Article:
A brief history of the revolution which gave us Fidel Castro and Che Guevara.
|The new year of 1959 had just been entered into as Fidel Castro’s army marched into the capital of Cuba victorious in defeating the regime of former President Fulgencio Batista. Apart of this army, was a guerrilla fighter called Ernesto ‘Che’ Guevara. What led up to this revolution and subsequent take-over of power in the South American country, is the subject of my talk today.
Ruben Fulgencio Batista Zaldívar was born on January 16th, 1901, to parents who owned and ran a sugar plantation in the Oriente province in Cuba – which homes the US naval base in Guantanamo Bay. On September 4th, 1933 Batista took over the Cuban Government in an uprising later known as the ‘Revolt of the Sergeants’. The coup ousted the popular and patriotic Gerardo Machado from Presidency. Batista, while not President of Cuba was the most powerful figure in the Government as self-appointed Chief of Military. This signaled the beginning of government affairs being directly handled by the army.
While Cuba went through an array of Presidents through the years of 1934 and 1940, the only man with any real power was Batista. The reason for Batista’s authority over others was his popularity with the US government, which recognised his respect for their interests socially and economically. While being in a position of authority for a while, his first official Presidency came in 1940. Trading with the United States increased immediately and in stark contrast to Machado he made sure America was happy, before concerning himself over the Cuban population. However, four years later, Batista’s main-rival Grau San Martin retained power and Batista was forced to relinquish control of Cuba.
Eight years after losing the Presidency, Batista returned to power, in an election that also included a young lawyer called Fidel Castro. Once again Batista immediately
attempted to appease the US government, by making Cuba a profitable place for American businesses. Everyone was happy it would seem, apart from Cubans themselves, who had had their constitutional rights suspended by Batista and their-so-called democratic country run by a government that people were afraid of. At that time in Cuba only 2-3% of the population had running water and 43% were illiterate. This according to Castro’s army was the reason for an act to be known as the Cuban Revolution.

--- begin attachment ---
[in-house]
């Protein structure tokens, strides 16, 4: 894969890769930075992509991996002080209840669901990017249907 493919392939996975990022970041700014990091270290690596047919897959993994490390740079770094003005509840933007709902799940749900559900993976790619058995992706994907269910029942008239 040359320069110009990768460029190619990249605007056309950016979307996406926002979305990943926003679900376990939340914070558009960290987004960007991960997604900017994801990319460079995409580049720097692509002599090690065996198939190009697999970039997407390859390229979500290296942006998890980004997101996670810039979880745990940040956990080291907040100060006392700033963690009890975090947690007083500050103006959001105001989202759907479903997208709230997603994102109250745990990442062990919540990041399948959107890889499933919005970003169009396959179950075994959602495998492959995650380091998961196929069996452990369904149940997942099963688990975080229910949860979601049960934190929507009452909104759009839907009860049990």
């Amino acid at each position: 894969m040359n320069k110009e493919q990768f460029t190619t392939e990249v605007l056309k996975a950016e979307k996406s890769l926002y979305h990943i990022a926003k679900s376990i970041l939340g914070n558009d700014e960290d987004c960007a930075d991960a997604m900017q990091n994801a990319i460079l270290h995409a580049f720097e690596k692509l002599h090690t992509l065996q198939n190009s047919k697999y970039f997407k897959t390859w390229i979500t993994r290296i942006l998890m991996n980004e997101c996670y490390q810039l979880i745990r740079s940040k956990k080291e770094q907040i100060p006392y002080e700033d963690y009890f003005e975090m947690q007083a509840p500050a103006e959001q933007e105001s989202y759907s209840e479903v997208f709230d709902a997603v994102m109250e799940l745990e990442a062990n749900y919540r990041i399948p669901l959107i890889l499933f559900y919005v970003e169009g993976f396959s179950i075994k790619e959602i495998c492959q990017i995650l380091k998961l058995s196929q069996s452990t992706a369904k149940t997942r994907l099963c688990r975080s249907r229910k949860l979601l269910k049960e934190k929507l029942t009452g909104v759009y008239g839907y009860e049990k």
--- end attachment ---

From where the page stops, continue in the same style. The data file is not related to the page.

On July 26th, 1953 a group of a hundred to two-hundred revolutionaries led by Fidel Castro stormed the Moncada Army Barracks, the headquarters for Batista’s military in the South of Cuba. The attack failed, and many rebels were killed. Castro and his brother Raul fled to mountains near-by; however they were captured and put on trial. During one hearing Castro made a famous 4-hour speech where he spoke about the amount of unemployment and levels of illiteracy in Cuba. He ended his speech with a firm message to the Batista government;
“I warn you I am just the beginning! ...I know that the regime will try to suppress the truth by all possible means... Condemn me. It does not matter. History will absolve me.”
Castro claimed that he had been locked in solitary confinement for the duration of the 3 months he had been on trial. He was sentenced to 15 years for his participation in the attack of the Army Barracks. Less than 2 years later he was released and as was planned while in prison moved to Mexico to re-evaluate.
While Castro plotted in Mexico, Cubans were themselves beginning to rebel against Batista. However, this only prompted the President to instigate harsher penalties and more forceful defense.
In Guatemala, Mexico at the same time, was Ernesto Guevara who was introduced to Castro and a circle of revolutionaries by Hilda Gadea Acosta – whom he would later marry. Guevara was given the nickname ‘Che’ after the Argentine’s frequent use of the word as an affectionate greeting. Soon after meeting, Castro and Guevara saw similarities in their views on the unjust ruling of Cuba by the Batista government. Together with other exiles from Cuba, they planned the July 26th Movement, named after the failed Moncada attacks. At first, only intended to be the medic in the group, he was found out to being the best guerrilla fighter and quickly swapped his first-aid kit for a gun.
On November 25th, 1956 Castro, Guevara and 80 other men set sail from Mexico to Cuba on a small and rusty yacht. They were ambushed from the moment they stepped on Cuban land, and were betrayed by one person in the group who had given information of the attack to the enemy. Only around 20 men made it through and regrouped in the Sierra Maestra mountains – the same mountains that Castro had fled to after the failed July 26th attacks. Many people living in the countryside took care of the surviving men for many weeks, while they prepared to take down the government. Castro ordered Che to take a group of men through the mountains, while doing this they continued to defeat government-sent army’s by using guerilla warfare tactics and slowly occupying many towns on their road to the capital. Finally, at 2am on January 1st 1959 upon hearing the news of the impending invasion of Castro’s guerrilla fighters, Fulgencio Batista and his family and friends fled from Cuba, and left Havana wide open to be taken control of.
Victorious, on January 8th 1959 Fidel Castro’s army rolled into Havana and changed Cuba forever.